The most frequented anomalies are omphalocele, cardiovascular, and craniofacial anomalies. Among the associated cardiac anomalies are atrial septal defects (50%), ventricular septal defects (20%), and tetralogy of Fallot (10%). Other anomalies include ascites, two-vessel cord, clinodactyly, vertebral anomalies, kyphoscoliosis, low-set ears, micropthalmia, cleft lip, clubfeet, malrotation of colon, hydrocephalus, anencephaly along with other chromosomal abnormalities(particularly trisomy 13 and 18. This complex combination of anomalies has been seen in monozygotic twins. [3],[6],[7]

The defect of the abdominal wall can range from simple diastasis to huge omphaloceles with bowel,liver, and heart in the defect covered by a translucent membrane. The omphaloceles associated with this syndrome are usually located in a more cephalad position.The ectopic heart may either simply bulge out of the chest or be entirely out of the chest.Pleural or pericardial effusion may be seen.The diagnosis has been made as early as 17 weeks,but in some cases complicated by oligohydramnios,these cases may be missed entirely.Because of this bizarre clinical presentation,some cases may be mistaken for amniotic band syndrome(ABS).[2],[4]

The differentiation of Cantrell's pentalogy form other abdominal wall defects is extremely important.The differential diagnosis includes isolated thoracic ectopia cordis,amniotic band syndrome and body stalk anomalies.The key features for distinguishing these conditions is the position of abdominal wall defect in relation to the umbilical cord insertion,eviscerated organs,the presence or absence of membranes or bands,and associated anomalies.Omphalocele in Cantrell's pentalogy usually involves a midline defect at the umbilical cord insertion.An eccentric large lateral defect and adherence of the placenta to the defect are typically present in body stalk anomalies.The presence of an unexplained ventral wall defect along with extremity deformity with an adherent band suggests amniotic band syndrome. [5],[8]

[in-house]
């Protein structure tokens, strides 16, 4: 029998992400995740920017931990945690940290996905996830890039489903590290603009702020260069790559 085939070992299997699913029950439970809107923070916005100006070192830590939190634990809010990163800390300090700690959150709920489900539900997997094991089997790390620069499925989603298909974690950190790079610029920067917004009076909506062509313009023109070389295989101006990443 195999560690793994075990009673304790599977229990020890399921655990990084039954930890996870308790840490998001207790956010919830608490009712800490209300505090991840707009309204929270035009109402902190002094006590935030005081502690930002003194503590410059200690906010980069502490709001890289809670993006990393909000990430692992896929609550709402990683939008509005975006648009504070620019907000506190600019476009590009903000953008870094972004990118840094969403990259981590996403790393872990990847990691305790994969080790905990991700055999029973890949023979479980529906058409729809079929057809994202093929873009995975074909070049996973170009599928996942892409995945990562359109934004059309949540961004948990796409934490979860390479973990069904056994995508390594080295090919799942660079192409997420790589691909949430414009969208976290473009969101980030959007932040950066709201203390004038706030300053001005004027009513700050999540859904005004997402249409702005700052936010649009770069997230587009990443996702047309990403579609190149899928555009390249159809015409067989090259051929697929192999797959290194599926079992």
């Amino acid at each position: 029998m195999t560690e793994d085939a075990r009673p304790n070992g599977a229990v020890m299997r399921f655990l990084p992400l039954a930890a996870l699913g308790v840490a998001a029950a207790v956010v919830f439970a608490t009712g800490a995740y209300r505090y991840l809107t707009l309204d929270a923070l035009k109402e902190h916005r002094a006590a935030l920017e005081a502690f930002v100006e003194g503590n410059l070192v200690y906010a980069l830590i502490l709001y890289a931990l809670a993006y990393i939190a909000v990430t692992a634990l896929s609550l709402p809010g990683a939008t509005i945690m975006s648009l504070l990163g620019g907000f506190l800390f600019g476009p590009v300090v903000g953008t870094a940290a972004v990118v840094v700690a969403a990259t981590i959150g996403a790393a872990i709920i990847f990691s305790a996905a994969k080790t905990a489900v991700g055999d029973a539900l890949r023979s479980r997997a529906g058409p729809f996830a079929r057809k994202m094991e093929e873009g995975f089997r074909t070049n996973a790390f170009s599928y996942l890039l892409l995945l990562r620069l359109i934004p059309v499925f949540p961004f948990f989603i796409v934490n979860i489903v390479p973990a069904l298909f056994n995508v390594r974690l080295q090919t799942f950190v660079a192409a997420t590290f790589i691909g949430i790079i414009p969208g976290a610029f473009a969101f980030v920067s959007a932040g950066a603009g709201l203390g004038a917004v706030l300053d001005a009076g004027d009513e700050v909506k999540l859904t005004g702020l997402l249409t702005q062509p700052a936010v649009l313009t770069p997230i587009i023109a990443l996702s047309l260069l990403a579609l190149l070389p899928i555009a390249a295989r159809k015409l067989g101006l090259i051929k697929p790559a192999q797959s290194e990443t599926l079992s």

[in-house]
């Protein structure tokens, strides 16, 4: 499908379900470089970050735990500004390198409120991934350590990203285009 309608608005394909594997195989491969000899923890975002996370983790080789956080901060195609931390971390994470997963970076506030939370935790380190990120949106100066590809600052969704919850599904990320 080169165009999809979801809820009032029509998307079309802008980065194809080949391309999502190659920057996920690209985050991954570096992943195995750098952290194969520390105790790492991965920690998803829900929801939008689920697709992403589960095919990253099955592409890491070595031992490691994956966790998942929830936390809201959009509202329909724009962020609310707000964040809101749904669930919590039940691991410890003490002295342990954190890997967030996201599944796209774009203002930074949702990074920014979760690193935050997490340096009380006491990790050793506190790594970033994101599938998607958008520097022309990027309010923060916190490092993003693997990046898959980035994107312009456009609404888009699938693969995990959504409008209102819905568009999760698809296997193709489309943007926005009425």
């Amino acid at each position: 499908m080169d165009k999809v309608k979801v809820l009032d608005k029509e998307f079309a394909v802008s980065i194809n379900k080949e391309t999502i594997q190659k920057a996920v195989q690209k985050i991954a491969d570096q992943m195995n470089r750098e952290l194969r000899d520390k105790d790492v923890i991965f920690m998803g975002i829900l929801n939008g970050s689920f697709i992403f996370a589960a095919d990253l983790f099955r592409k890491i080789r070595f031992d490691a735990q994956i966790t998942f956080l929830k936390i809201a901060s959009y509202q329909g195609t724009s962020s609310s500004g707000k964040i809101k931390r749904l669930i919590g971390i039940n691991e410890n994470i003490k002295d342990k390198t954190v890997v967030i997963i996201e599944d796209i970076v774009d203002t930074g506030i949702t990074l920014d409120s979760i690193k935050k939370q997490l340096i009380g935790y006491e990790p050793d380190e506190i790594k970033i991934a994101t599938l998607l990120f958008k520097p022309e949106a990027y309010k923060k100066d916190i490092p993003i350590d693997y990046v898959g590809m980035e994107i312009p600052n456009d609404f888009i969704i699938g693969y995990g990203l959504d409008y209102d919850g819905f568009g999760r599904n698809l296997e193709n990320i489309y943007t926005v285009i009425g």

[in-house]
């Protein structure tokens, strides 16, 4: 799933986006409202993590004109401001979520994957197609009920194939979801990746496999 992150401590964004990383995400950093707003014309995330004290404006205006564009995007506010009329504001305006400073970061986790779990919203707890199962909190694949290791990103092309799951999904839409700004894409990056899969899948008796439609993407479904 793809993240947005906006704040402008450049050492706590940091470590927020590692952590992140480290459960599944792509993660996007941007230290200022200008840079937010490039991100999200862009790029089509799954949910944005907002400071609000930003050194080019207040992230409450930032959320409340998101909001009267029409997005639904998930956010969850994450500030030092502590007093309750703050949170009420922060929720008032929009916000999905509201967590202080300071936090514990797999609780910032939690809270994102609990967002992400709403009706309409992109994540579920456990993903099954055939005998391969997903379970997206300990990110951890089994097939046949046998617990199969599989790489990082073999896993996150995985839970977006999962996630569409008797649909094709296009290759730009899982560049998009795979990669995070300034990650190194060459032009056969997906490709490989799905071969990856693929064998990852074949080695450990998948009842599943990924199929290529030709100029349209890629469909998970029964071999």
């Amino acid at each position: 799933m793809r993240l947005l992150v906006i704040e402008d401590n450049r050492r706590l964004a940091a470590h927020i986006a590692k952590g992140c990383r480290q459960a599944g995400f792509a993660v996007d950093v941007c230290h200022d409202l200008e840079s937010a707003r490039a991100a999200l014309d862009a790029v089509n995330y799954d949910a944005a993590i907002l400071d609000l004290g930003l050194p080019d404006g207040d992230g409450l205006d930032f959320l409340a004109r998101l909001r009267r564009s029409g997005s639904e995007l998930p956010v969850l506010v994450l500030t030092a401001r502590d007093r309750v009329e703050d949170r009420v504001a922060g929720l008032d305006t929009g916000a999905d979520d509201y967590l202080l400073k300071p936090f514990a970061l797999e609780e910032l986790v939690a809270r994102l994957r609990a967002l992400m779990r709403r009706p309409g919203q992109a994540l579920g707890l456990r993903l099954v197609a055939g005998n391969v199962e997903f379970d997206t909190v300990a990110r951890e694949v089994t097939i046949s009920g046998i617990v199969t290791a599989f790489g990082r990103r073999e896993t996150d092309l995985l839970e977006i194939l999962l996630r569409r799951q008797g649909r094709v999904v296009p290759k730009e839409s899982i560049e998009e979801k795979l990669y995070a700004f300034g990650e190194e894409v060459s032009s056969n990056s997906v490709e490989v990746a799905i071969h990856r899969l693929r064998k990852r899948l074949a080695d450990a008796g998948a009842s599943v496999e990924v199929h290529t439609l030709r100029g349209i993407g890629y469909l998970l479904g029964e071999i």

Management includes a complete workup including karyotype and complete ultrasonographic search for other anomalies performed.Termination of pregnancy can be offered before viability.After viability ,periodic ultrasonographic evaluations of the lesions,fetal growth and delivery in a tertiary centre is recommended.Cesarean section delivery does not nessecarily improve the prognosis.[3][9]